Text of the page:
Rethinking a Farm Stand Flower

Why do flowers go in and out of fashion? In the 18th century, German botanist Johann Gottfried Zinn received a shipment of Asteraceae seeds from Mexico that locally had been considered an ugly weed. In Europe their reputation fared better; Carl Linnaeus dubbed them “zinnias” after Zinn, who died young.  Two centuries later, the reliably colorful flowers of Zinnia elegans were so popular in the United States that the introduction of a new variety caused a sensation at flower shows.

Today, however, the crayon colors of common zinnias are more likely to find their way into a farm stand bouquet than your neighbor’s beds of prize heirloom flowers. But not all zinnias are created equal. The other day our resident florist, Sophia Moreno-Bunge, found some impossibly pretty Zinnia haageana flowers that deserve a spot in any garden:

Photography by Sophia Moreno-Bunge for Gardenista.


Above: Z. haageana ‘Persian Carpet’, introduced with great excitement in the United States in 1952, is an annual flower (save its seeds to sow next year) with bi-color blooms in a range of colors from deep burgundy to a glowing gold. A packet of 50 seeds is $1 from Park Seed.


Above: Creating new zinnia cultivars was once big business in the United States. Have you heard the story about Luther Burbank?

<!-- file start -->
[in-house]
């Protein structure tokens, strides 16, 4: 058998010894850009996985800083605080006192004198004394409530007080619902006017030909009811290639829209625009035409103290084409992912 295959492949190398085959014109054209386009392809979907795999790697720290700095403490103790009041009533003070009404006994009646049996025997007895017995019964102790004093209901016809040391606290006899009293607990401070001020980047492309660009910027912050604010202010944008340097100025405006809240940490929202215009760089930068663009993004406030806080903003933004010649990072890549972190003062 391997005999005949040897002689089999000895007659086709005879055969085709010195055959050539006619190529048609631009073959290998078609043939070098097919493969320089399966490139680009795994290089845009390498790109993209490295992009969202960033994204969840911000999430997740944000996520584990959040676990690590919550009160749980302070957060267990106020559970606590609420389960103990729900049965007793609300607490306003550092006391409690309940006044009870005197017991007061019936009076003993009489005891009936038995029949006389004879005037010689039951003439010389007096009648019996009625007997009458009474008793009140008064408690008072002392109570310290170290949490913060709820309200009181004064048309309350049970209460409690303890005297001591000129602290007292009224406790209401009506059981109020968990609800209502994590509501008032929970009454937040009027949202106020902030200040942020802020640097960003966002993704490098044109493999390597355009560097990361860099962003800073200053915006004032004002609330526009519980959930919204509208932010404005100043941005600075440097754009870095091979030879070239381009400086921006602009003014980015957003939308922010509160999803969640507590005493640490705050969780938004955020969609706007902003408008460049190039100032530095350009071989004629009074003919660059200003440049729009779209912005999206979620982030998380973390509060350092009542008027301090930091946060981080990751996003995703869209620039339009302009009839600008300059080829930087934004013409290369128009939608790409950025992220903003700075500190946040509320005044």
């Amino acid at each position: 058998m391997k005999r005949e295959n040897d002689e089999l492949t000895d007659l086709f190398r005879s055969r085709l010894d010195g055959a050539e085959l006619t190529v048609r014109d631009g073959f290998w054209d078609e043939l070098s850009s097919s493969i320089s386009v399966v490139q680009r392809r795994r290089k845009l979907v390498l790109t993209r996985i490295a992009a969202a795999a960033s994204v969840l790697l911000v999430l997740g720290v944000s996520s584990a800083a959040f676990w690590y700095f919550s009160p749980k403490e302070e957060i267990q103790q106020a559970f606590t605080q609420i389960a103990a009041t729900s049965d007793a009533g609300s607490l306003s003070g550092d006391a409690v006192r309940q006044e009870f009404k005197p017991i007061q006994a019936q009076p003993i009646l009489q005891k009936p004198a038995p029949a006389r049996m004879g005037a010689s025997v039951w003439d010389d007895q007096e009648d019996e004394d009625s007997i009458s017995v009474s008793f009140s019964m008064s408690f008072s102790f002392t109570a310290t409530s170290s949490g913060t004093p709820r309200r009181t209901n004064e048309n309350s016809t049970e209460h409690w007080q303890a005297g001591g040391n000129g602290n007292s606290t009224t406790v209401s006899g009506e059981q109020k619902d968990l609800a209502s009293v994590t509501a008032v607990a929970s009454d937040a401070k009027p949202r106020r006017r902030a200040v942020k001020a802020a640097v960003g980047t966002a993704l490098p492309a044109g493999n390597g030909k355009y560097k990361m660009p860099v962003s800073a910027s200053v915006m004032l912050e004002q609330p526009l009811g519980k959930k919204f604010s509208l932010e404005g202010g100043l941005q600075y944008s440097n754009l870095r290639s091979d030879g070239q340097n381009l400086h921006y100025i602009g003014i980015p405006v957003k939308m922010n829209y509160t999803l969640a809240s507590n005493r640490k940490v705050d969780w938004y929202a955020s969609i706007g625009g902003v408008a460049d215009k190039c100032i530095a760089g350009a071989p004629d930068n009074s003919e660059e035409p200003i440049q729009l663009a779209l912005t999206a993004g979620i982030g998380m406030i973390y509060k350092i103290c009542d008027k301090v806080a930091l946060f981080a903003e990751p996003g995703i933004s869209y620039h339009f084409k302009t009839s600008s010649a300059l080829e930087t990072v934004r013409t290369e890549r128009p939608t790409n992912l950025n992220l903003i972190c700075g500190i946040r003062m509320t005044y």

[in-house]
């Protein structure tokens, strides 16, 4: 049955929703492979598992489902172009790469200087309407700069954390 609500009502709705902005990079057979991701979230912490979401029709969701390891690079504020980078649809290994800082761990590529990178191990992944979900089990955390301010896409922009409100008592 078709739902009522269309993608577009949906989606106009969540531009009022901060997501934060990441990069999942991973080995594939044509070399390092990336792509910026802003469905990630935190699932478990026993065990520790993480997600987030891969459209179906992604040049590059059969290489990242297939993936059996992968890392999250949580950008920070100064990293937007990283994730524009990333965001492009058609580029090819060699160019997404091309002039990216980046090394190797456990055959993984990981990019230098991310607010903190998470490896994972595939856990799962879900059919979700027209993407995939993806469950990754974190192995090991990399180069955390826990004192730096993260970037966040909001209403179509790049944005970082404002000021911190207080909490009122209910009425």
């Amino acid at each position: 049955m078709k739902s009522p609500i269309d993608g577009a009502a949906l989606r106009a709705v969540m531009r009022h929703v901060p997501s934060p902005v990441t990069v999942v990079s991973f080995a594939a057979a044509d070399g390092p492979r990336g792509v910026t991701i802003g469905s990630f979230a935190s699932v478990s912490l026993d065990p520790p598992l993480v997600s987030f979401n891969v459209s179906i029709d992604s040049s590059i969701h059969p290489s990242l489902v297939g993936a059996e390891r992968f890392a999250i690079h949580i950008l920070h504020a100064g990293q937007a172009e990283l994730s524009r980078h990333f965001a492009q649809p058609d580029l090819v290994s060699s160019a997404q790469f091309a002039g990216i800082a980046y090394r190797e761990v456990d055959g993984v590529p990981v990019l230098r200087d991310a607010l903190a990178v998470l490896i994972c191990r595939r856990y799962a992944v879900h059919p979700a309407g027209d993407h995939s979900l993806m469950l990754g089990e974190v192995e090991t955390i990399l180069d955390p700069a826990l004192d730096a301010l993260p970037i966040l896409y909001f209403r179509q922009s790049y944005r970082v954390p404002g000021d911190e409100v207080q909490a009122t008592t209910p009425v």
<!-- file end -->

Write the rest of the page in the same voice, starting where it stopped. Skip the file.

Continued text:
After the renowned experimental horticulturalist died in 1926, all of America went into mourning for the man who had given the world the plumcot, the white blackberry, and the blight-resistant potato (created to fight famine in Ireland). Schools were closed in honor of Burbank’s passing,  newspaper editorials bemoaned the loss of a great plant wizard, and his fox terrier lay under his master’s coffin for three days without eating.


Above:  What work had Burbank left unfinished when he died, people wondered?

The answer, it turned out, was in a rusted iron-bound trunk in which Burbank had squirreled away special seeds he’d collected over the years. A few years later, seedsman David Burpee bought the trunk, opened it, and found zinnia seeds.


Above: After getting his hands on Burbank’s prize zinnia seeds, Burpee started working to develop a giant pastel colored zinnia.


Above: In 1930, he introduced the new zinnia with great fanfare (for years he announced the company’s newest offerings at events he held in a ballroom in the Waldorf-Astoria Hotel in New York). By the way, he named the new hybrid Zinnia ‘David Burpee’.


Above: By the mid 1950s, cross-pollination had created a “vast number of new varieties,” the New York Times reported. ” Zinnias are one of the most gregarious of flowers and cross-pollinate readily….In southern California, where the world’s supply of zinnia seed is grown, only one variety or color of zinnia is planted in one large seed field.”


Above: The pomegranates in the arrangement came from Sophia’s garden.


Above: In the arrangement, Sophia paired ‘Persian Carpet’ zinnias with explosion grass and pelargoniums.


Above: By the mid 1960s, US gardeners also were familiar with zinnia varieties called pompon, Mexican carpet, Cupid, and Thumbelina.


Above: Zinnias are a fast-growing plant, one of the quickest to grow from seed to flower (most will bloom in from 75 to 90 days after germination).


Above: Native to Mexico and Central America, zinnias love heat and direct sunlight. Are you smitten yet?


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